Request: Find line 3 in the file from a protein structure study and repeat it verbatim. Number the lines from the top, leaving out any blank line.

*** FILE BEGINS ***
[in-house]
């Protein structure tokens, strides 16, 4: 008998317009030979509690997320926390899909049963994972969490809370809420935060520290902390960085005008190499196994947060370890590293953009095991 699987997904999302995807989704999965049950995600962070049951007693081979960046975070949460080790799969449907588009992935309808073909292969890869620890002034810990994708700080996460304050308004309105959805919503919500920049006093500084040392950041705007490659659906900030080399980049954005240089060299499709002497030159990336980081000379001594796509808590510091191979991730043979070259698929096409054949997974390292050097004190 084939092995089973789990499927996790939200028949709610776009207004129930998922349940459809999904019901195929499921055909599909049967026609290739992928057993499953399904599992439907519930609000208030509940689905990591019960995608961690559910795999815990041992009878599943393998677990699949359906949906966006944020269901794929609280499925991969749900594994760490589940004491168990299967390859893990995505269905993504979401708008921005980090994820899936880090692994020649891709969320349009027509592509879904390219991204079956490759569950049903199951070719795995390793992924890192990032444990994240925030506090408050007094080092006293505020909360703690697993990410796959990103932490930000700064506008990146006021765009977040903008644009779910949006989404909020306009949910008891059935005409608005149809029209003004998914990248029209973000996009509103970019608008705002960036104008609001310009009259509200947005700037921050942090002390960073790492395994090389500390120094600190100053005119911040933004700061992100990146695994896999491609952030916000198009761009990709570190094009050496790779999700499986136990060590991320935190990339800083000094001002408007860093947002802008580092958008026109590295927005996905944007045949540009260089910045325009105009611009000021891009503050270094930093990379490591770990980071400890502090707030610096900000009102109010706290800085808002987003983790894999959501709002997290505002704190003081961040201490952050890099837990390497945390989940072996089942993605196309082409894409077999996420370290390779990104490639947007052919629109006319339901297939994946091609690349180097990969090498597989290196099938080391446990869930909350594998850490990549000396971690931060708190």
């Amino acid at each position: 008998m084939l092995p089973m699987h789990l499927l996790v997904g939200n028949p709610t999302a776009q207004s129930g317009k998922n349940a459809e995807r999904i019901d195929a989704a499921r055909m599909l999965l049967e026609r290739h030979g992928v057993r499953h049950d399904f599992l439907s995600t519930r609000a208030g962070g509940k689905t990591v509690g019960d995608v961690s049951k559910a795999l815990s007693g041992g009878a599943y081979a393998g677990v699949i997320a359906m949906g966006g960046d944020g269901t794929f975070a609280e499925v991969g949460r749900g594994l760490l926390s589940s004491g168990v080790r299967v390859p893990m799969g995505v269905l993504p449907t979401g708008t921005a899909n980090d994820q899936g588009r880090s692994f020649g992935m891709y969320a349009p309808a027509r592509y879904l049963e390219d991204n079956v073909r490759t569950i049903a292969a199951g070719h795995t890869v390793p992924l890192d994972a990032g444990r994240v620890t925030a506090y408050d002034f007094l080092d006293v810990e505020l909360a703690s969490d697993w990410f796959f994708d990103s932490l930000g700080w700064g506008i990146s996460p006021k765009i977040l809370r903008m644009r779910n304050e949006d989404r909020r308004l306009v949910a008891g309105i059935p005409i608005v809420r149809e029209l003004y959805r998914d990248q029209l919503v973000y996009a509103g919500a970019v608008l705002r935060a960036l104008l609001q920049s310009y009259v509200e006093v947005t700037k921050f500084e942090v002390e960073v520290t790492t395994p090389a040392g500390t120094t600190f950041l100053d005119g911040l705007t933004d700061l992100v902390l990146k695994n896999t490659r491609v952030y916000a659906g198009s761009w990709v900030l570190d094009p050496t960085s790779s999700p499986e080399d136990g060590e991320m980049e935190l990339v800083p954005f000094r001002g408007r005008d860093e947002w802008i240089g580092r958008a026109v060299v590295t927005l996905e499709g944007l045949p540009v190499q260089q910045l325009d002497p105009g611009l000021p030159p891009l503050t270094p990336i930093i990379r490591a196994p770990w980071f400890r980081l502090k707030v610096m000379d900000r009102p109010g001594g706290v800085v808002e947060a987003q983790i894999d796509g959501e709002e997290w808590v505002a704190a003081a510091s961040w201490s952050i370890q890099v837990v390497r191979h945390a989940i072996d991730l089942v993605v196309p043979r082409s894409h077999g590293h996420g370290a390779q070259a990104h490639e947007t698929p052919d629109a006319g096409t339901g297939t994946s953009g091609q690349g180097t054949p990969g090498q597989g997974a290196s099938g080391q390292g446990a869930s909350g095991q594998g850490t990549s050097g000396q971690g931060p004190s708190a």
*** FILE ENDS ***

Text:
């Amino acid at each position: 008998m084939l092995p089973m699987h789990l499927l996790v997904g939200n028949p709610t999302a776009q207004s129930g317009k998922n349940a459809e995807r999904i019901d195929a989704a499921r055909m599909l999965l049967e026609r290739h030979g992928v057993r499953h049950d399904f599992l439907s995600t519930r609000a208030g962070g509940k689905t990591v509690g019960d995608v961690s049951k559910a795999l815990s007693g041992g009878a599943y081979a393998g677990v699949i997320a359906m949906g966006g960046d944020g269901t794929f975070a609280e499925v991969g949460r749900g594994l760490l926390s589940s004491g168990v080790r299967v390859p893990m799969g995505v269905l993504p449907t979401g708008t921005a899909n980090d994820q899936g588009r880090s692994f020649g992935m891709y969320a349009p309808a027509r592509y879904l049963e390219d991204n079956v073909r490759t569950i049903a292969a199951g070719h795995t890869v390793p992924l890192d994972a990032g444990r994240v620890t925030a506090y408050d002034f007094l080092d006293v810990e505020l909360a703690s969490d697993w990410f796959f994708d990103s932490l930000g700080w700064g506008i990146s996460p006021k765009i977040l809370r903008m644009r779910n304050e949006d989404r909020r308004l306009v949910a008891g309105i059935p005409i608005v809420r149809e029209l003004y959805r998914d990248q029209l919503v973000y996009a509103g919500a970019v608008l705002r935060a960036l104008l609001q920049s310009y009259v509200e006093v947005t700037k921050f500084e942090v002390e960073v520290t790492t395994p090389a040392g500390t120094t600190f950041l100053d005119g911040l705007t933004d700061l992100v902390l990146k695994n896999t490659r491609v952030y916000a659906g198009s761009w990709v900030l570190d094009p050496t960085s790779s999700p499986e080399d136990g060590e991320m980049e935190l990339v800083p954005f000094r001002g408007r005008d860093e947002w802008i240089g580092r958008a026109v060299v590295t927005l996905e499709g944007l045949p540009v190499q260089q910045l325009d002497p105009g611009l000021p030159p891009l503050t270094p990336i930093i990379r490591a196994p770990w980071f400890r980081l502090k707030v610096m000379d900000r009102p109010g001594g706290v800085v808002e947060a987003q983790i894999d796509g959501e709002e997290w808590v505002a704190a003081a510091s961040w201490s952050i370890q890099v837990v390497r191979h945390a989940i072996d991730l089942v993605v196309p043979r082409s894409h077999g590293h996420g370290a390779q070259a990104h490639e947007t698929p052919d629109a006319g096409t339901g297939t994946s953009g091609q690349g180097t054949p990969g090498q597989g997974a290196s099938g080391q390292g446990a869930s909350g095991q594998g850490t990549s050097g000396q971690g931060p004190s708190a």